The planet Earth is approximately spherical in shape.
In terms of maps, this means that a globe most accurately portrays the shape
of the Earth’s surface. The Earth’s shape also effects the appearance of
latitude and longitude lines. As the cartoon globe above shows, latitude
(East-West) lines remain parallel from the Equator to the poles. In
contrast, longitude lines converge at the poles.
Flat maps distort the shape of the Earth because they
are two dimensional projections of the real three dimensional surface. For
example, a common flat map, called the Mercator projection, keeps lines of
both latitude and longitude parallel. It thus distorts the areas on the map.
For example a Mercator projection map makes Greenland look bigger than South
America, when the opposite is really true. There are many different types of
Review latitude and longitude. Remind students that latitude lines run
East-West, and longitude lines run North-South. Explain that these lines
are the basis for locating where you are on the Earth’s surface.
Show the students a globe and a flat map (or project the map examples
on the following pages). Ask them to describe the differences between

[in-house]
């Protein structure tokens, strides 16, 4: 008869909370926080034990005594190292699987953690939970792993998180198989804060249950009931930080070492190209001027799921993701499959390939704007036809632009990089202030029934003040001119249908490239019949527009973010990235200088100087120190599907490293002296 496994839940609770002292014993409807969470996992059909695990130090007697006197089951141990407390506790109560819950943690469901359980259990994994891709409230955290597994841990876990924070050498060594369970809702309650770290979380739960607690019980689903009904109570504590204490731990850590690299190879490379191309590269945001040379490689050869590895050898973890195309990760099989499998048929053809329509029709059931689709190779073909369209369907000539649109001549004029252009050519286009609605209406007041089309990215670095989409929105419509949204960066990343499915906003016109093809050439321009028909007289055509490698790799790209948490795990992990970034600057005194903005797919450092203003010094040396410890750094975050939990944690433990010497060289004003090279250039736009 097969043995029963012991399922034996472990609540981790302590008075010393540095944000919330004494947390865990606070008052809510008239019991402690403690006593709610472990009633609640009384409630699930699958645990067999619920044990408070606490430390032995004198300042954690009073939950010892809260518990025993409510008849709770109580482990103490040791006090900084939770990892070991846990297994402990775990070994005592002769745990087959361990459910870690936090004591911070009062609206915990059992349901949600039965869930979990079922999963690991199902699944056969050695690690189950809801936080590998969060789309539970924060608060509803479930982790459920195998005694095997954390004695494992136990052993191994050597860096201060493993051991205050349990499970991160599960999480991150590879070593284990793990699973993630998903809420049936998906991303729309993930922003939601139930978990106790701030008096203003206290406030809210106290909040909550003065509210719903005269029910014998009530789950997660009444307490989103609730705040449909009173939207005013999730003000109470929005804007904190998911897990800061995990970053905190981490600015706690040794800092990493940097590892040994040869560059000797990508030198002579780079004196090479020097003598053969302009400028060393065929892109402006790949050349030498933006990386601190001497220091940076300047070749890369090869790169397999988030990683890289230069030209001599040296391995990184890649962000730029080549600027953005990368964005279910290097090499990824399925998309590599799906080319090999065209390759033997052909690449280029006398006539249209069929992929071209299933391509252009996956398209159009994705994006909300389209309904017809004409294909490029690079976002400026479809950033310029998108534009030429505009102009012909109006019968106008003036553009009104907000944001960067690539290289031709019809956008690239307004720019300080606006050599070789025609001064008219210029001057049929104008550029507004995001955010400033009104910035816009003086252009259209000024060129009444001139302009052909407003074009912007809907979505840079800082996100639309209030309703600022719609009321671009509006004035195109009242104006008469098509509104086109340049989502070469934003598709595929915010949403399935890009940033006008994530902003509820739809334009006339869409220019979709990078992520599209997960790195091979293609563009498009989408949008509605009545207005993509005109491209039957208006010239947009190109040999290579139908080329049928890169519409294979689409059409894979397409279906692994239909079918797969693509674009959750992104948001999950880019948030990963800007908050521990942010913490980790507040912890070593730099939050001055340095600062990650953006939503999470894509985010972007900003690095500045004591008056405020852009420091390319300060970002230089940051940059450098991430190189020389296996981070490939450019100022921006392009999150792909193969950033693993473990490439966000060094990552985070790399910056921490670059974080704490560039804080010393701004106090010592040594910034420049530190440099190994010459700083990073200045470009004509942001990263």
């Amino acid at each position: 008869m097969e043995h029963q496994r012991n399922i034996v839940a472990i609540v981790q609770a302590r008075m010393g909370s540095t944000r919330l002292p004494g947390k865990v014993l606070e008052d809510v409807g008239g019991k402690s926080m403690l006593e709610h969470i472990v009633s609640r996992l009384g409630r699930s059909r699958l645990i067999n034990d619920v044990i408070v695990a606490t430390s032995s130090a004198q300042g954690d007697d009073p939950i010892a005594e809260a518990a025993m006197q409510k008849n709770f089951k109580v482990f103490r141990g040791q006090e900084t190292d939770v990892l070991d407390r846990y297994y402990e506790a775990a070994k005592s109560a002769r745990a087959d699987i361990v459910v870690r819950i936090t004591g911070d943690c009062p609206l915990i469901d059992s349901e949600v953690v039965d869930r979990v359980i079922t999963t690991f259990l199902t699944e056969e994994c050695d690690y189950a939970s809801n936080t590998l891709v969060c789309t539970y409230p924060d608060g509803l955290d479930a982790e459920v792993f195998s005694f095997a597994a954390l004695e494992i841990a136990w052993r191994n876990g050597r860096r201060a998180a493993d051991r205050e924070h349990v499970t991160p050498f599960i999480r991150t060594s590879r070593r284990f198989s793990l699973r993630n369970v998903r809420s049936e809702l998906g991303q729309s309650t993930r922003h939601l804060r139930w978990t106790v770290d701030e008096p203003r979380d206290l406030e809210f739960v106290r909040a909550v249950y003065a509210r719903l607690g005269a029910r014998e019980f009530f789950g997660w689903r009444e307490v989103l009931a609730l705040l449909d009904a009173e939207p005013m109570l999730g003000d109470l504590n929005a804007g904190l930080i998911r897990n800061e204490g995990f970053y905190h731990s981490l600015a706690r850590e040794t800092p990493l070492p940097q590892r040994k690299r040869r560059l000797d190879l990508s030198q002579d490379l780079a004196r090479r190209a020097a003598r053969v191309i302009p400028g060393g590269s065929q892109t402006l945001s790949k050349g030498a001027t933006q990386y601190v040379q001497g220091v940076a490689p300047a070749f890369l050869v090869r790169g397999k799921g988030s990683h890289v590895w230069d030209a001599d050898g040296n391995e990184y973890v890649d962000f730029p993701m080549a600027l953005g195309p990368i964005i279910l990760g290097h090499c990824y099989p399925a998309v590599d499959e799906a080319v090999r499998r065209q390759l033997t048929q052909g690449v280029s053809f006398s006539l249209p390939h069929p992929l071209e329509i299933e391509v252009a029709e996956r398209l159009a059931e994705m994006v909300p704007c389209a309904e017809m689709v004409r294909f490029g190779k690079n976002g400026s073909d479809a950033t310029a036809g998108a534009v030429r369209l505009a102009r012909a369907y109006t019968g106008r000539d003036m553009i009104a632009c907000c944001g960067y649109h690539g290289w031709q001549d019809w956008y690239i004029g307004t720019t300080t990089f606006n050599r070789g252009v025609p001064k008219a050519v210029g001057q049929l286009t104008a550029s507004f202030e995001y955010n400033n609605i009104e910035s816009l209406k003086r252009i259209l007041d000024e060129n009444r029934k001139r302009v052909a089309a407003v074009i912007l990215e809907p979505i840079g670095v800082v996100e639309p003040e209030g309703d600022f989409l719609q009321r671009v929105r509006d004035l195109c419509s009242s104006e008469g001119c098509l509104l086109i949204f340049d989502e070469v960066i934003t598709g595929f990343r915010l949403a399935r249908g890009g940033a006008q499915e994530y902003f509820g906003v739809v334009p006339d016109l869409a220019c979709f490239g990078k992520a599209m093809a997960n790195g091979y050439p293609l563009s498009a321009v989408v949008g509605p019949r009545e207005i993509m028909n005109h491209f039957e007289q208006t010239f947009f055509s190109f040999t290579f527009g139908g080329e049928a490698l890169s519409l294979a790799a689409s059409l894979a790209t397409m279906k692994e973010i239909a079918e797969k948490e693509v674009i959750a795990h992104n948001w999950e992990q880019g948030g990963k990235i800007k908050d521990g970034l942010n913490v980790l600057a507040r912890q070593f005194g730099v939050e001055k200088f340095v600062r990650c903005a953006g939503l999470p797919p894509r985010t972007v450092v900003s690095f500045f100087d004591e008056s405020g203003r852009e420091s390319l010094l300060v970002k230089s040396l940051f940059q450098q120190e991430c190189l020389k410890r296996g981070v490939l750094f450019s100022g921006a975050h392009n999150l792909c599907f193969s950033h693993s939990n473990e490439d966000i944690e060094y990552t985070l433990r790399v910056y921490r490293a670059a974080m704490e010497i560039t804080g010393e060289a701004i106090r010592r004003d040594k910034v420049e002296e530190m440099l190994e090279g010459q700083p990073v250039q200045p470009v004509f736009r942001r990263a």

them. Point out that the globe is a much more accurate model of the real
Earth, in terms of shape and distance. Have the students try to
distinguish some of the ways that flat maps distort shapes on the
"real" Earth. For instance, on a flat map, Greenland looks
very large, often bigger than South America. In reality it is much
smaller. Have the students look for other distortions.
objective is for students to look and compare different types of maps.
You can compare and contrast any of the points of a globe on a flat map
depending on your background and the interest of the students.
You may want to use the following link to Hammond World Atlas Corp.
who shows the different types of maps through animation.
Have the students compare latitude and longitude lines on the globe
and the different maps. They will see that longitude lines converge at
the poles on the globe. Near the poles on the flat maps, they remain
parallel, and are distorted.
You may want to make a chart of the student ‘s observations.
horizontal lines, that are somewhat the same
go from north to south pole, evenly space all over
horizontal lines that are thicker in the north and
equal lines, from north to south vertical
You may want students to use the worksheet and put in
longitude and latitude and then cut out their own puzzle of the world.